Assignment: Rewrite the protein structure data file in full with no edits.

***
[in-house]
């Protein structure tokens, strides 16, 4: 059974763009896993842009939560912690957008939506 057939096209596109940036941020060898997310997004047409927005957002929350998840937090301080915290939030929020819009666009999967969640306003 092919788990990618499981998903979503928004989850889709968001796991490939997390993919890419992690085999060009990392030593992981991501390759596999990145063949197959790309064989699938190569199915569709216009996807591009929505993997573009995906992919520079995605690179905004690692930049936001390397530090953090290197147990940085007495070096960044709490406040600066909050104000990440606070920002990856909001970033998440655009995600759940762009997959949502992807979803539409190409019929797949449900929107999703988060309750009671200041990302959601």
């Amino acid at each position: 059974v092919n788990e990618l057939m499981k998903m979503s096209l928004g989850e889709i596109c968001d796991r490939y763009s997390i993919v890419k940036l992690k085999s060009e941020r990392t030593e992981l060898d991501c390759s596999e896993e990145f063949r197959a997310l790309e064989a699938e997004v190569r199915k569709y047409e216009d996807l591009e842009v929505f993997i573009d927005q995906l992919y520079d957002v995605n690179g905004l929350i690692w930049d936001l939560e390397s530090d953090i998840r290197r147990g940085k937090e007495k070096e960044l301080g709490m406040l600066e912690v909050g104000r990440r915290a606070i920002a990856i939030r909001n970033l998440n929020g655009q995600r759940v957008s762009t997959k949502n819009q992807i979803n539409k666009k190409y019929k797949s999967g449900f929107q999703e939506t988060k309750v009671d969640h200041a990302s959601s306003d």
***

[in-house]
């Protein structure tokens, strides 16, 4: 059974763009896993842009939560912690957008939506 057939096209596109940036941020060898997310997004047409927005957002929350998840937090301080915290939030929020819009666009999967969640306003 092919788990990618499981998903979503928004989850889709968001796991490939997390993919890419992690085999060009990392030593992981991501390759596999990145063949197959790309064989699938190569199915569709216009996807591009929505993997573009995906992919520079995605690179905004690692930049936001390397530090953090290197147990940085007495070096960044709490406040600066909050104000990440606070920002990856909001970033998440655009995600759940762009997959949502992807979803539409190409019929797949449900929107999703988060309750009671200041990302959601």
């Amino acid at each position: 059974v092919n788990e990618l057939m499981k998903m979503s096209l928004g989850e889709i596109c968001d796991r490939y763009s997390i993919v890419k940036l992690k085999s060009e941020r990392t030593e992981l060898d991501c390759s596999e896993e990145f063949r197959a997310l790309e064989a699938e997004v190569r199915k569709y047409e216009d996807l591009e842009v929505f993997i573009d927005q995906l992919y520079d957002v995605n690179g905004l929350i690692w930049d936001l939560e390397s530090d953090i998840r290197r147990g940085k937090e007495k070096e960044l301080g709490m406040l600066e912690v909050g104000r990440r915290a606070i920002a990856i939030r909001n970033l998440n929020g655009q995600r759940v957008s762009t997959k949502n819009q992807i979803n539409k666009k190409y019929k797949s999967g449900f929107q999703e939506t988060k309750v009671d969640h200041a990302s959601s306003d």